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Camping equipment we love.

Equipment Review: Coleman 30-inch Propane Distribution Tree

91SkmQ+946L._SL1500_It was the year of propane accessories. This one was the Coleman 30-inch Propane Distribution Tree. If only we were in Texas, we would have bought from Hank Hill. But instead, we bought from Pittsburgh’s very own Dick’s Sporting Goods, since they are only up the street.

When we first connected the pole to the propane tank, both my husband and I thought it would be taller. Remember, 30-inches is under 3 feet. With the height of the tank added, most people are still looking a bit down at the lantern on top. However, the Coleman gas lanterns (which we’ve used for many years with the small propane tanks) give off nice light, so we thought it would work fine. Also, on first connection, the gas takes a bit to push out the air in the post. It will sound like it is flowing, but wait for the smell. Turn it off for a few minutes for safety and then light. Don’t risk an explosion if too much gas has built up in the lantern before you smelled it and turned it off.

The post has a distribution system so you can use other propane devices such as the cook stove at the same time. The hose to connect these is not included! You will need to buy that separately.

Thanks to Amazon reviewer Jester64 for recommending that the valves be dried after each use. It makes perfect sense that rust could be a problem, as the condensation can really build up.

You can also find the Coleman 30-Inch Propane Distribution Tree on Amazon. This may be a good item to add to your camping kit if you already have large propane tanks available and need a source of light.

Our take:

Since we bought this in 2016, we have since stopped using it, as the plethora of LED lanterns out now are easier, safer and no longer eat batteries the way old ones did. It just didn’t makes sense to continue its use. Now we keep our propane attached to CampChef tucked under its cover and don’t need to move it to add the light. We’ll look at a few of our favorite lanterns in an upcoming post.

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The Drinking Water Problem

Let me start by saying we don’t use our sink in the A-liner. It is small and since we live in a climate the freezes, we don’t find it worth the extra work it takes to drain in for the off-season. For clean water, we look elsewhere.

In the past, we would stock up on gallon-sized jugs of water from Costco before camping to ensure that we would have clean water for just about everything, from filling the dogs’ water bowls to cleaning dishes. These took up considerable space in the vehicle and also created bulky trash. But you need clean water.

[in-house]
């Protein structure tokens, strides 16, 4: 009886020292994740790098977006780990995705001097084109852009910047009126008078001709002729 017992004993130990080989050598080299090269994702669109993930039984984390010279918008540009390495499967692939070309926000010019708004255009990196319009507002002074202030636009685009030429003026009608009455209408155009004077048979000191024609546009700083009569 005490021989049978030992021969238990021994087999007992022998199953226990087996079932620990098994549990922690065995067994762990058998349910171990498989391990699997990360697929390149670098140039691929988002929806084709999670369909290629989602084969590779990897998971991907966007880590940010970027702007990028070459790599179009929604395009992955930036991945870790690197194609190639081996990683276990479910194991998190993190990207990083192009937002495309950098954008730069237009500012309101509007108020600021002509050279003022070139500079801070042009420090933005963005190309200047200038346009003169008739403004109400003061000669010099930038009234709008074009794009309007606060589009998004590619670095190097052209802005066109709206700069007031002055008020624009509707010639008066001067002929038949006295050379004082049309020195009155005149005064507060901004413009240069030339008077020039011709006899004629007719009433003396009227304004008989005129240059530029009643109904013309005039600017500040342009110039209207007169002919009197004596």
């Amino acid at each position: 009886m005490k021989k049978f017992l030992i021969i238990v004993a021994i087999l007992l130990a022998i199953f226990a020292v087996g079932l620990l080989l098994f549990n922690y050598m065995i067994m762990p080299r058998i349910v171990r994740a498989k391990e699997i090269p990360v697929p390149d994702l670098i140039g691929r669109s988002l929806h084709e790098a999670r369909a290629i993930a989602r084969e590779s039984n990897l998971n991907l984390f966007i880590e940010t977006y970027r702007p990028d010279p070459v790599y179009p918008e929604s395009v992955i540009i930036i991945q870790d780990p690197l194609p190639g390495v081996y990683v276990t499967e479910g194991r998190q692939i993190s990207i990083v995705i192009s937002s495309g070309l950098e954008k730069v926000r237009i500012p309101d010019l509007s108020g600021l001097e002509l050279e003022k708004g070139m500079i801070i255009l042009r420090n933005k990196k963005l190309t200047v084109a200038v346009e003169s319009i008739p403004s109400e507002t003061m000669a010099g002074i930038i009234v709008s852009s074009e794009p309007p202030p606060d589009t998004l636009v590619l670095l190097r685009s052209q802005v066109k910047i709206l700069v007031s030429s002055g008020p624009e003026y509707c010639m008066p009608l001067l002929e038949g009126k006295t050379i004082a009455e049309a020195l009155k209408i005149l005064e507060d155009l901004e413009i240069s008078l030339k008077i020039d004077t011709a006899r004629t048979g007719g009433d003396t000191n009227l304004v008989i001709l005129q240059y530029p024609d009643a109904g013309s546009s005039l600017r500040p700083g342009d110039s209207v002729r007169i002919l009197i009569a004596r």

TeraPump_TRPMW100_Battery_Drinking_Water_Pump__Excluding_Glass__-_Portable_Power_Water_Pumps_-_Amazon_com

Continue reading “The Drinking Water Problem”

Two Books for Summer Camp and Hike Planning

We love to hike and to photograph nature on those hikes. I picked up two books that I am using for planning our 2013 trips. Continue reading “Two Books for Summer Camp and Hike Planning”

Equipment Review: SunRight Gas-Fired Infra-Red Tank Top Heater

By Mr. Heater

After looking at the weather forecast for the week before our last camping trip, we thought the evening would be a bit cold in the screenhouse while we played games (something we do for hours on every camping trip). We like to sit outside late and don’t want the temperature to force us into the Aliner. Continue reading “Equipment Review: SunRight Gas-Fired Infra-Red Tank Top Heater”

Equipment Review: Mountain Pie Iron

Mountain Pie Iron, C. Palmer Mfg.

We have used many, many different mountain pie makers – double ones, fluted ones, round ones, and we were recently even gifted with a panini maker one. For awhile, we took them all to camp to keep everyone cooking. But, we noticed that people would wait to use a certain one (or two, because we had two of the same model). And, they were our favorites as well. Continue reading “Equipment Review: Mountain Pie Iron”

“A” IS FOR ALINER

Columbia Northwest Aliner Classic

Well, we did it. We took a step towards organized camping by investing in a camper. After years of tent camping, we were reached a point where we wished we could go more often, but knew it was just not possible because it was just too much work. As two busy people with full-time jobs, a house, and just life in general, the process of cleaning-packing-camping-packing-cleaning-packing again, was just too much. We seemed to always have rain and when you have rain, you have to let things dry out, which can add another week of work before you can go back to life before camping. Continue reading ““A” IS FOR ALINER”

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